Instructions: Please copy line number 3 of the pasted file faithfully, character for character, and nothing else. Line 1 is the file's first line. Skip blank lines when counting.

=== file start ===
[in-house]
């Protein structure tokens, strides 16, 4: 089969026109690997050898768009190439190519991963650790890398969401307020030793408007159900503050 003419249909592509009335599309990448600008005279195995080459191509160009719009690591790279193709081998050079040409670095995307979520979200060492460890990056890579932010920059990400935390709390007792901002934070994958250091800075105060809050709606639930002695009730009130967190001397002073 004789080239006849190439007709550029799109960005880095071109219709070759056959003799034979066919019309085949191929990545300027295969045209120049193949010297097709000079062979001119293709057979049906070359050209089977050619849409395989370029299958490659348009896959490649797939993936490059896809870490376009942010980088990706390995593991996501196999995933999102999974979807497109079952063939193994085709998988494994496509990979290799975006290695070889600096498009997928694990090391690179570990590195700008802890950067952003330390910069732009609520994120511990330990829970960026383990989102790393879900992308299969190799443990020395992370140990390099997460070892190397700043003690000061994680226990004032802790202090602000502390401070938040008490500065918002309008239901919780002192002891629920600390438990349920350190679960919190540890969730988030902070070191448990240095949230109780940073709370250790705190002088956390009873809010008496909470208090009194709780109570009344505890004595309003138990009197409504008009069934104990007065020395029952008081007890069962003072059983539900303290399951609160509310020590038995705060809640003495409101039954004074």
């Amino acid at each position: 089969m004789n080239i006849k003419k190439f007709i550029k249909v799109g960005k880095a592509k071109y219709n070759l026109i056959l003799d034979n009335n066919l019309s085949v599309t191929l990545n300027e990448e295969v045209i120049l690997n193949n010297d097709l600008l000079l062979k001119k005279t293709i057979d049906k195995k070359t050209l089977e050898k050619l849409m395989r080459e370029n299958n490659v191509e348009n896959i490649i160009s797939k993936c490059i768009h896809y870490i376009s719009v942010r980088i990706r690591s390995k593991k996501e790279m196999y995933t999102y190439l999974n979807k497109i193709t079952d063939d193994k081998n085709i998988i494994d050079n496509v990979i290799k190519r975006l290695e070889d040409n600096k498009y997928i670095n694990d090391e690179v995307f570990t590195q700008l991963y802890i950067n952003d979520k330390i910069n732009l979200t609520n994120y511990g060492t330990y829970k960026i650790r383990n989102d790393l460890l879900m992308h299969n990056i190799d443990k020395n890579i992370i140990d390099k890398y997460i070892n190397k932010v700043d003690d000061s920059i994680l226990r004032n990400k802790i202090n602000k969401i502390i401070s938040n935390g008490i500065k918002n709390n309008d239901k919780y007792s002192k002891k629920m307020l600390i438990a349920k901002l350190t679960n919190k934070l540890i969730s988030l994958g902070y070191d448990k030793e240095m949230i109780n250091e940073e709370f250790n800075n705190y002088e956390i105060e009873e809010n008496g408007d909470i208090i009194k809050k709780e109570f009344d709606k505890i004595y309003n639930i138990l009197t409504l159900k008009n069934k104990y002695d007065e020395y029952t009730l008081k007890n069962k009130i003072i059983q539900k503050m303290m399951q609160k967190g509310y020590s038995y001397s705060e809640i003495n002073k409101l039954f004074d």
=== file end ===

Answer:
């Amino acid at each position: 089969m004789n080239i006849k003419k190439f007709i550029k249909v799109g960005k880095a592509k071109y219709n070759l026109i056959l003799d034979n009335n066919l019309s085949v599309t191929l990545n300027e990448e295969v045209i120049l690997n193949n010297d097709l600008l000079l062979k001119k005279t293709i057979d049906k195995k070359t050209l089977e050898k050619l849409m395989r080459e370029n299958n490659v191509e348009n896959i490649i160009s797939k993936c490059i768009h896809y870490i376009s719009v942010r980088i990706r690591s390995k593991k996501e790279m196999y995933t999102y190439l999974n979807k497109i193709t079952d063939d193994k081998n085709i998988i494994d050079n496509v990979i290799k190519r975006l290695e070889d040409n600096k498009y997928i670095n694990d090391e690179v995307f570990t590195q700008l991963y802890i950067n952003d979520k330390i910069n732009l979200t609520n994120y511990g060492t330990y829970k960026i650790r383990n989102d790393l460890l879900m992308h299969n990056i190799d443990k020395n890579i992370i140990d390099k890398y997460i070892n190397k932010v700043d003690d000061s920059i994680l226990r004032n990400k802790i202090n602000k969401i502390i401070s938040n935390g008490i500065k918002n709390n309008d239901k919780y007792s002192k002891k629920m307020l600390i438990a349920k901002l350190t679960n919190k934070l540890i969730s988030l994958g902070y070191d448990k030793e240095m949230i109780n250091e940073e709370f250790n800075n705190y002088e956390i105060e009873e809010n008496g408007d909470i208090i009194k809050k709780e109570f009344d709606k505890i004595y309003n639930i138990l009197t409504l159900k008009n069934k104990y002695d007065e020395y029952t009730l008081k007890n069962k009130i003072i059983q539900k503050m303290m399951q609160k967190g509310y020590s038995y001397s705060e809640i003495n002073k409101l039954f004074d």